The Political Transformation of David Tod
Governing Ohio during the Height of the Civil War
The Kent State University Press
A governor embraces patriotism over partisanship in a crucial Union state
Before his election to the state’s executive office in 1861, David Tod was widely regarded as Ohio’s most popular Democrat. Tod rose to prominence in the old Western Reserve, rejecting the political influence of his well-known father, a former associate justice of Ohio’s Supreme Court, a previous member of the Federalist Party, and a new, devoted Whig. As a fierce Democratic Party lion, the younger Tod thrilled followers with his fearless political attacks on Whig adversaries and was considered an unlikely figure in the battle to keep the Union intact.
However, the Civil War and the serious consequences of its potential outcome came to outweigh his loyalty to the Democratic Party. Placing the restoration of the Union above all else, Tod eagerly shed his partisan identity to take up the Union cause. As governor, he quickly pledged Ohio’s support to the nation’s leader, President Abraham Lincoln. Tod rallied Ohioans to support the war and equipped scores of physicians and nurses with medical supplies to tend to Ohio’s wounded soldiers. He also had to protect the state’s borders from invasion by developing defenses at home.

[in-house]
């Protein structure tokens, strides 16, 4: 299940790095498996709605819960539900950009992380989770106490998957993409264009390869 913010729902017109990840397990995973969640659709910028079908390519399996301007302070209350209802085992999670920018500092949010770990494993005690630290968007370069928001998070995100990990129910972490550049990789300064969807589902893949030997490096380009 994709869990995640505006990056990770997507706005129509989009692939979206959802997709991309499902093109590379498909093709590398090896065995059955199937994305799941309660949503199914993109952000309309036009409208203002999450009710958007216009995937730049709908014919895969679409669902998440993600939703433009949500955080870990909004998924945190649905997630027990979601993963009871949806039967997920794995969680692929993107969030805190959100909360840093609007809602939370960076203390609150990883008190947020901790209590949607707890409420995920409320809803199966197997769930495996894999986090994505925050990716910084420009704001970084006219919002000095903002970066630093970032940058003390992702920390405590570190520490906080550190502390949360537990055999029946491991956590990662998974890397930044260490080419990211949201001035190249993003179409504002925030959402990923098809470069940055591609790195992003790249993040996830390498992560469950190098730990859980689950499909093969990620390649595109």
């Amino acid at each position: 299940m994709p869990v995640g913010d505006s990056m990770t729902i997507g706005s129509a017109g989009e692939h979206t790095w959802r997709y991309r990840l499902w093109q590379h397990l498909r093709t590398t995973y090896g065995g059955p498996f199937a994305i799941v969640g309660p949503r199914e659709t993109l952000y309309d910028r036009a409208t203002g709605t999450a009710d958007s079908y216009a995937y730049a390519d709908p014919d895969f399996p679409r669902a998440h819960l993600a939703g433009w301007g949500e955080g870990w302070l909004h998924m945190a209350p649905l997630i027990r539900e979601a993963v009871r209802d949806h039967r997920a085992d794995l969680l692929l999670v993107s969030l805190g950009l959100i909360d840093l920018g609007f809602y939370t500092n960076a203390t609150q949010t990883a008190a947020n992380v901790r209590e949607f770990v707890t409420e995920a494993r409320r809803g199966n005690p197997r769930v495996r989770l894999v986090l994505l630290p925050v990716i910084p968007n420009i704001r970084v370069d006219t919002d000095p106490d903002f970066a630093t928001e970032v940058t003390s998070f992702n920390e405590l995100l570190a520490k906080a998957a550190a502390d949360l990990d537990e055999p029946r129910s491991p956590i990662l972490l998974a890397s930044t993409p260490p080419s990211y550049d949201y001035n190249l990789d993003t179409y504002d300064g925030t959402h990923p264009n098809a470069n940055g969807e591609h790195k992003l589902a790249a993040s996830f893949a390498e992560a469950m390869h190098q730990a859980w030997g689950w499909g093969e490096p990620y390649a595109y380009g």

Despite his patriotic service, partisan politics and political intrigue denied Tod a second term. The Political Transformation of David Tod chronicles Tod’s unwavering support for the Union and describes the importance of a politician’s loyalty to country over partisanship.
Joseph Lambert Jr. is the coauthor of First Citizen: The Industrious Life of Joseph G. Butler, Jr. A former research associate at the Ohio History Connection’s Youngstown Historical Center of Labor and Industry, Lambert has been a healthcare administrator for nearly three decades.